In conversation with Her Majesty The Queen at the unveiling of my work at Valentine’s Mansion, Ilford during the Queens diamond jubilee tour.
My personal interest relates to the layers of life and experience that makes each of us who we are. We typically show the outside layer of our being which, although it may bear some of the physical signs of things we have experienced, will not reveal how we felt about the ways in which we have experienced ‘being’.
The same thing can be experienced by different people in different ways. So it is the suggestion of what happens inside that interests me.
I approach my work exploring the ways in which I can reflect these ideas. I have come to making most of my work in layers. I want my work to change as the angle of view changes, and as the context that they are placed in changes, in the same way that we can change according to our state of mind, and who we are with.
With Pippa Middleton, ambassador for the Mary Hare school, at their charity art auction in 2019
I currently work mainly in copper and stainless steel. Each has very particular qualities that they bring to my sculpture.
Copper is one of the few metals that can occur in nature in its native metallic form. The oldest copper ornament identified to date was found at an archaeological site in Northern Iraq, and dates to around 8700BC. Over the millennia, copper has been used in a huge variety of applications: jewellery, weapons, objects of worship, telecommunications, musical instruments, machinery to name a few.
Copper is the third most recycled metal, after iron and aluminium. It is estimated that 80% of all copper ever mined is still in use today.
In alchemy, the symbol for copper was also the symbol for the goddess and planet Venus:
It has high electrical and thermal conductivity, which actually makes it very challenging to weld, but the results are spectacular, and it becomes more beautiful as it ages.
Tom installing his copper Drinking Horse II at Newbury Racecourse 2017.
Stainless steel is a much more recent invention which followed a series of scientific developments starting in 1798 which went on to show chromium’s resistance to strong acids. The metal was later marketed under the "Staybrite" brand in England and was used for the new entrance canopy for the Savoy Hotel in London in 1929.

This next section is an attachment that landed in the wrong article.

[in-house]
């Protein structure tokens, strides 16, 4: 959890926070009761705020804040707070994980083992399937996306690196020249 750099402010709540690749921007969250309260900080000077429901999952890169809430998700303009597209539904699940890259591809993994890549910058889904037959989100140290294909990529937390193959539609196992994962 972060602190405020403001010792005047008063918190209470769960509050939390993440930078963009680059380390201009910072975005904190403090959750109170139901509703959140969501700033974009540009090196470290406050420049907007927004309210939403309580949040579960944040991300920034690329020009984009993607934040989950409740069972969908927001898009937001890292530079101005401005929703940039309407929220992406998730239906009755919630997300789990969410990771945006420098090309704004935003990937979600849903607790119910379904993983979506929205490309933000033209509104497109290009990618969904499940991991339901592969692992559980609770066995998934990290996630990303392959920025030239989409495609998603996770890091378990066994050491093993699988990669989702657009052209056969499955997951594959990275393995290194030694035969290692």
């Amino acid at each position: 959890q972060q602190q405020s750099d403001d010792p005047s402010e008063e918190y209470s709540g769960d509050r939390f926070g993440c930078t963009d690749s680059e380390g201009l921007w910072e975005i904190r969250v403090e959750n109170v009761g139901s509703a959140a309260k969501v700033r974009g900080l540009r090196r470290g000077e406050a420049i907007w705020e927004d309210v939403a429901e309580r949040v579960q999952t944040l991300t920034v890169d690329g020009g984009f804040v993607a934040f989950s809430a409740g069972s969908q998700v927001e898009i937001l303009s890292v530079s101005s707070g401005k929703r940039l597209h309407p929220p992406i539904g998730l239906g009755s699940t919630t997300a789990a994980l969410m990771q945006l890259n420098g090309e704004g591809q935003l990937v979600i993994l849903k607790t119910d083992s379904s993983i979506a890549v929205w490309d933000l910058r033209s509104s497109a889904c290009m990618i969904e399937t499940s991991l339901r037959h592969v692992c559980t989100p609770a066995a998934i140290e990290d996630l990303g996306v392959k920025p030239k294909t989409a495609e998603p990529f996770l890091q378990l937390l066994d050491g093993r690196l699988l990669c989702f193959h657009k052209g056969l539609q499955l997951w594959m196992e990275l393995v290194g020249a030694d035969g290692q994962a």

Like copper, stainless steel is 100% recyclable. An average stainless steel object is composed of about 60% recycled material of which approximately 40% originates from end-of-life products, while the remaining 60% comes from manufacturing processes.
I work with Stainless 316, which is sometimes known as marine grade because of its particular resistance to corrosion and rust.
Stainless steel doesn’t have a beautiful symbol like copper but this is the symbol for Chromium – which is what makes it stainless.
The materials are important to my work, and the physicality of the making process also brings its own resonances. I use 3D scanning; computers and laser cutting among the tools of my trade, alongside the more traditional sculpting disciplines of sculpting in wax; welding and polishing.
I spent the first few years of my work life with racehorses – as stable lad; assistant trainer and jockey, working in the UK; Ireland; Australia and the USA.
When I chose art as my career path, I studied initially at The Slade summer school, and then at The Cambridge Art School (BA Hons Fine Art), where I achieved a first class degree, and was awarded the Fine Art Prize in my year group for my degree show.
My work has since been exhibited in solo and shared exhibitions across the UK and Europe, and appears in private and public collections across the UK, Europe, America, Australia and Saudi Arabia.